When taking model shots, it helps to have some kind of light available, and the more you have the better. If you’ve been following this blog for a bit, you’ll know I’m a great fan of available light, and no lover of using flash. Of course, using available light can often mean lengthy exposures, and that’s not something some of the compact cameras are really adept with.
As part of an article I’m writing, I’ve been experimenting with various different digital cameras in order to see how easy—or not—it is to take half-decent model shots. As part of that experimentation, I used a small compact camera, set it to macro mode, and tried an image with the flash on, and the same image with the flash off.
That’s with the flash on. Obviously. Why is it bad? Well, imagine this was a real railway vehicle. It looks like the photographer was using a searchlight to illuminate the scene. There are hard shadows, the part closest to the camera is all but blown away, and notice how the light falls away part way along the model leaving the background in the dark. Yuck! It simply doesn’t look right, and screams “Look at me! I’m a model!” when we’re actually trying to fool most viewers into thinking it isa real full-sized vehicle.
Here’s the same model, photographed under the available light. Technically, it’s not a very good image, but we’re not interested in the depth of field as much as the quality of the lighting. The camera’s auto white balance—a subject for another day, I feel—didn’t really handle the fluorescent lights very well either, leaving everything tinged with green. In fact, this image is after colour correction, so it shows how bad it got! Again, that’s not the point of this shot. What I’m trying to illustrate is how the lighting is much more even overall. There are no harsh shadows, and the background is still lit adequately, although out of focus.
These examples are really the worst case I could come up with. The little camera, a Nikon Coolpix L11, is not really ideal for this kind of work, and I admit I was pushing it beyond its real capabilities. Having said that, when I tried similar shots outdoors in both direct sunlight and in shade, the results were a lot better—particularly the depth of field. Here’s the result in bright sunlight, where the camera’s iris closed right down:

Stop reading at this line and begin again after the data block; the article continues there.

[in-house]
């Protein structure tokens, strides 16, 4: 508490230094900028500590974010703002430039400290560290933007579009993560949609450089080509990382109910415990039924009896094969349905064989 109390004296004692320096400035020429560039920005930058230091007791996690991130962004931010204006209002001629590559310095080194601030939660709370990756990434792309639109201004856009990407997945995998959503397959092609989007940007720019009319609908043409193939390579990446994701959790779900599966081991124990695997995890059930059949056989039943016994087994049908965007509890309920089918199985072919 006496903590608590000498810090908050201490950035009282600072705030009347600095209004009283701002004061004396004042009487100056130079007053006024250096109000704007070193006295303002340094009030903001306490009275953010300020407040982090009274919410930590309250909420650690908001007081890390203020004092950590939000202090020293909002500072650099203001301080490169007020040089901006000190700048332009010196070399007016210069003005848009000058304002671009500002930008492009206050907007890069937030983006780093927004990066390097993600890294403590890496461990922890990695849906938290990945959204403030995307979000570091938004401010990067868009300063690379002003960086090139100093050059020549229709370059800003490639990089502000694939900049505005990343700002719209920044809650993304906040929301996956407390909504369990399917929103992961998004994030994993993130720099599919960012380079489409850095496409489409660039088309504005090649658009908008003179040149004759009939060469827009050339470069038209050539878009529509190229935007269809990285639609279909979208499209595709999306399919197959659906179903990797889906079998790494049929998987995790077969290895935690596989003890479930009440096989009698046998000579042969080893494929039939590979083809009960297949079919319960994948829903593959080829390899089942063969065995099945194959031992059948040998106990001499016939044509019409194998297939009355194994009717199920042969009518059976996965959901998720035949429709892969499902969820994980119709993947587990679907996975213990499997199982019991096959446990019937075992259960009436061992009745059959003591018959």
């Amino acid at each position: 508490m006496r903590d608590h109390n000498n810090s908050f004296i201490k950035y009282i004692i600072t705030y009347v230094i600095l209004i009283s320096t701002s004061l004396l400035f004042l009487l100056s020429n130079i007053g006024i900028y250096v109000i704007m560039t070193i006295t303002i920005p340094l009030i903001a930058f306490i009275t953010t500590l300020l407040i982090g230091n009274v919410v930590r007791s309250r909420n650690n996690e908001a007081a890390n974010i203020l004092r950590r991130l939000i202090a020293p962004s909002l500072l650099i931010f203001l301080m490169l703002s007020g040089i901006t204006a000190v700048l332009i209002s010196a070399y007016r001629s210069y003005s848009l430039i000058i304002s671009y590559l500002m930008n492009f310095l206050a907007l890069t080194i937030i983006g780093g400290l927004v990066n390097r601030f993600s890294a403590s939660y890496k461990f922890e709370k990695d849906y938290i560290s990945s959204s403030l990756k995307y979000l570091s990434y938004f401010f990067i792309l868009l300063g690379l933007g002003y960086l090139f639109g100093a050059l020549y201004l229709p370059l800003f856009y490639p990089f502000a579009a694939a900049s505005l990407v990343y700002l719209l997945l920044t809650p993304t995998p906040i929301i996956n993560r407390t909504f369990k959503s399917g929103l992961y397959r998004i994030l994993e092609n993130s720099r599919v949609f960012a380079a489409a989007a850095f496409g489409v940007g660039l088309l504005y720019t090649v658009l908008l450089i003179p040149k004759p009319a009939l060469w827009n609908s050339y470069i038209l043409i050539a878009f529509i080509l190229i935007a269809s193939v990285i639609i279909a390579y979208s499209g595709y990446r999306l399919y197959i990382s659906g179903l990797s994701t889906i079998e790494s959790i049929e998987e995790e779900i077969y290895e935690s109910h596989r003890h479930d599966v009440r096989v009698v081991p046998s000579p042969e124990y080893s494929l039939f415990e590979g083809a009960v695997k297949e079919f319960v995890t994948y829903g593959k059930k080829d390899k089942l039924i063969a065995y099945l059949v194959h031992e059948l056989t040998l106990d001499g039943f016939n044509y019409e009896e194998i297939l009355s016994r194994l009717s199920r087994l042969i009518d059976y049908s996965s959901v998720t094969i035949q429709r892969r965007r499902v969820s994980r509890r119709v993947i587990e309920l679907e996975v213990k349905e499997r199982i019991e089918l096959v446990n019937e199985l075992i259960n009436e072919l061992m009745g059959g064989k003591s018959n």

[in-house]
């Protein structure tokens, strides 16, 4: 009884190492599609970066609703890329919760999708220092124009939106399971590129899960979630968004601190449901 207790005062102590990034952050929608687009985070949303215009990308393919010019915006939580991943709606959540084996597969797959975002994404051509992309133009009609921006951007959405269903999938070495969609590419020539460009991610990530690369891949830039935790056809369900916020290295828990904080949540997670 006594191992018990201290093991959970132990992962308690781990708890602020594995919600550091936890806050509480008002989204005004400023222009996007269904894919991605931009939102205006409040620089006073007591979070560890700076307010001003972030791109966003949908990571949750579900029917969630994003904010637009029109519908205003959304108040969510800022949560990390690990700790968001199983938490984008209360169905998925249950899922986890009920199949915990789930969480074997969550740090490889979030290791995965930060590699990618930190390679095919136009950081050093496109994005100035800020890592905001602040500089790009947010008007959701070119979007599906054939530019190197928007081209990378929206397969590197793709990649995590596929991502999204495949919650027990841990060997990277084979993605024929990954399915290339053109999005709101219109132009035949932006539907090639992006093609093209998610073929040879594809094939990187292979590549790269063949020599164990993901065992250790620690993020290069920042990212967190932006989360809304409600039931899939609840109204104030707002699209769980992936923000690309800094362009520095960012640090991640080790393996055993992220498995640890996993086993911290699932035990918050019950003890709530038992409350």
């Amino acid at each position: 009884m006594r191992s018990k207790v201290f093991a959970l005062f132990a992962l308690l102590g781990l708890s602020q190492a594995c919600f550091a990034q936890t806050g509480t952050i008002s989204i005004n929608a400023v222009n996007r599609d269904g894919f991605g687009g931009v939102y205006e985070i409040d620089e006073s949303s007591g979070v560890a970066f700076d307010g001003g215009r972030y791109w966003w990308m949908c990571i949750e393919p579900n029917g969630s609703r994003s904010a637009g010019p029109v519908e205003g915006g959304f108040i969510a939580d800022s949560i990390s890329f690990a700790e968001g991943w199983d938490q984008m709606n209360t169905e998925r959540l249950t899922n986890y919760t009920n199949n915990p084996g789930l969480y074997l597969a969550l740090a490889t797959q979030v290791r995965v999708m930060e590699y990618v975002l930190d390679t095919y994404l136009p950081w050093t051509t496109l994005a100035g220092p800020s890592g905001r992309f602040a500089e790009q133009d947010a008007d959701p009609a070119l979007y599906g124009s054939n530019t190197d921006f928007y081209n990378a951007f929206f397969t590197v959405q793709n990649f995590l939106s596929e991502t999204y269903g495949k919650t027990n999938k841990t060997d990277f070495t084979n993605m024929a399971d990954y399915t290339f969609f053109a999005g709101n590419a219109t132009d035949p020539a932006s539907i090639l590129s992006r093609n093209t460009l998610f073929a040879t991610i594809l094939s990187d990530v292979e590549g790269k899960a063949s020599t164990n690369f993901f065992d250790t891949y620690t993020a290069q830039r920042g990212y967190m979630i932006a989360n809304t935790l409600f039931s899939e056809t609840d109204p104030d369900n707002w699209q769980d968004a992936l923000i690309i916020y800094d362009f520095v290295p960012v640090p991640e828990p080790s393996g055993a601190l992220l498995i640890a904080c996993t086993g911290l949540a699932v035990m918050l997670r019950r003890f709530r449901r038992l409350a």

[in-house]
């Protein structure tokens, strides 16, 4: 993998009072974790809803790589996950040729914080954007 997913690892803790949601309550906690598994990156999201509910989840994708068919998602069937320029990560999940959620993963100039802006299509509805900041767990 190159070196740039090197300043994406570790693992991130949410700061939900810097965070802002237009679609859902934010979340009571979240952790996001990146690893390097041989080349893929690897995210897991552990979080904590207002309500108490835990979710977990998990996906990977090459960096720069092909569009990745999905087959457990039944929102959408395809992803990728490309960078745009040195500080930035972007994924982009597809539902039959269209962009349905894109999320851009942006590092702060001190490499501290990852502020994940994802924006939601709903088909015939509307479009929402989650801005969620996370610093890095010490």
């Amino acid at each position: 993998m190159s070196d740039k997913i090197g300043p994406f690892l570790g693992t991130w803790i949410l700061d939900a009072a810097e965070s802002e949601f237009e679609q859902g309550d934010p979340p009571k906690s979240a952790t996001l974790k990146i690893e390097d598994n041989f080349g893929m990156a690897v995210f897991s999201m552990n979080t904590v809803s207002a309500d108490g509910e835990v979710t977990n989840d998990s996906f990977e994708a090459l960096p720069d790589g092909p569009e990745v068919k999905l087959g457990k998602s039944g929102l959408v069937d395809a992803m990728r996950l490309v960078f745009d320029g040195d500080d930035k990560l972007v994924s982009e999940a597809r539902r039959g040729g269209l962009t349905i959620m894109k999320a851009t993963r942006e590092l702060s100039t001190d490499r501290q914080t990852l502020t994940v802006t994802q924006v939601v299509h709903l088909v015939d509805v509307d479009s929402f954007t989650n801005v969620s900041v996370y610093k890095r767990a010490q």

The smaller aperture resulted in better depth of field by default, and proved to me the camera could take good model shots if there was plenty of light available. I was a little too close for the macro’s preferred 15cm distance, which is why the nearest buffer is just going out of focus, and the direct sunlight is throwing quite harsh shadows.
Here’s the result in bright shade, where the light was diffused and didn’t throw harsh shadows:
The macro autofocus went to the nearest point, leaving the furthest part just out of focus. I did try to force it to focus further away, but it didn’t want to play ball. While not as good as I’d like, I think you’ll agree both these images are pretty good for such a small camera, and I’d be happy to show them to anyone.
So, if you’re going to take photographs of your models, please don’t use flash, especially the built-in flash, if you can avoid it. To use available light, you will almost definitely need a tripod or be able to stand the camera on something solid, and may have to use the timer release to avoid jogging the camera when you press the shutter, unless you can use diffused daylight.
From these images, you can see that it also pays to consider what’s behind your subject! Next time, I will take a look at ways that don’t involve flash to help throw light on subjects, and how to lighten dark areas while making the exposure.
Thanks for reading!